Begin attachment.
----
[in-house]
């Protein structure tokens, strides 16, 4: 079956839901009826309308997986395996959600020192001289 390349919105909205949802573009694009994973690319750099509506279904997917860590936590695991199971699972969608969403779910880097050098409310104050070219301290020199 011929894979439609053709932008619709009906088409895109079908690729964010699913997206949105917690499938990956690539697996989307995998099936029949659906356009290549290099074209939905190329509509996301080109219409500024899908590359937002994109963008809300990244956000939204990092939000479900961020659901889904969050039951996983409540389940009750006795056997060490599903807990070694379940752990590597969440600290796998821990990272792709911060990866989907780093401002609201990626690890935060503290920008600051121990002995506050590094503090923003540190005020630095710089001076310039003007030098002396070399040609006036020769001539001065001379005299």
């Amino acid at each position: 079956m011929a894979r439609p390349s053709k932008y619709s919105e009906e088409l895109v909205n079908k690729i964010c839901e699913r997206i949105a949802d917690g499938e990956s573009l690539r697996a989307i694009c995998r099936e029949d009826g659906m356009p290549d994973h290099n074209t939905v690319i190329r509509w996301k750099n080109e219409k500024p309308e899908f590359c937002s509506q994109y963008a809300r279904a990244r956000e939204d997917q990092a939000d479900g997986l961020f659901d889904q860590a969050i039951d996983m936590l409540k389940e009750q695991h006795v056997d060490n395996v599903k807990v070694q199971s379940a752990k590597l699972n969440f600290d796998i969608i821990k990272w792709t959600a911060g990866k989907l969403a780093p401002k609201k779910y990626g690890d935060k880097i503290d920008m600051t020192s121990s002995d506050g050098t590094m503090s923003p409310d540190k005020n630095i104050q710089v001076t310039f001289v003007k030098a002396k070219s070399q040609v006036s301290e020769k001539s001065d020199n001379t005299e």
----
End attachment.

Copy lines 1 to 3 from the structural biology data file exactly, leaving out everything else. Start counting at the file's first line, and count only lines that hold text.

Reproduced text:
[in-house]
């Protein structure tokens, strides 16, 4: 079956839901009826309308997986395996959600020192001289 390349919105909205949802573009694009994973690319750099509506279904997917860590936590695991199971699972969608969403779910880097050098409310104050070219301290020199 011929894979439609053709932008619709009906088409895109079908690729964010699913997206949105917690499938990956690539697996989307995998099936029949659906356009290549290099074209939905190329509509996301080109219409500024899908590359937002994109963008809300990244956000939204990092939000479900961020659901889904969050039951996983409540389940009750006795056997060490599903807990070694379940752990590597969440600290796998821990990272792709911060990866989907780093401002609201990626690890935060503290920008600051121990002995506050590094503090923003540190005020630095710089001076310039003007030098002396070399040609006036020769001539001065001379005299």
């Amino acid at each position: 079956m011929a894979r439609p390349s053709k932008y619709s919105e009906e088409l895109v909205n079908k690729i964010c839901e699913r997206i949105a949802d917690g499938e990956s573009l690539r697996a989307i694009c995998r099936e029949d009826g659906m356009p290549d994973h290099n074209t939905v690319i190329r509509w996301k750099n080109e219409k500024p309308e899908f590359c937002s509506q994109y963008a809300r279904a990244r956000e939204d997917q990092a939000d479900g997986l961020f659901d889904q860590a969050i039951d996983m936590l409540k389940e009750q695991h006795v056997d060490n395996v599903k807990v070694q199971s379940a752990k590597l699972n969440f600290d796998i969608i821990k990272w792709t959600a911060g990866k989907l969403a780093p401002k609201k779910y990626g690890d935060k880097i503290d920008m600051t020192s121990s002995d506050g050098t590094m503090s923003p409310d540190k005020n630095i104050q710089v001076t310039f001289v003007k030098a002396k070219s070399q040609v006036s301290e020769k001539s001065d020199n001379t005299e």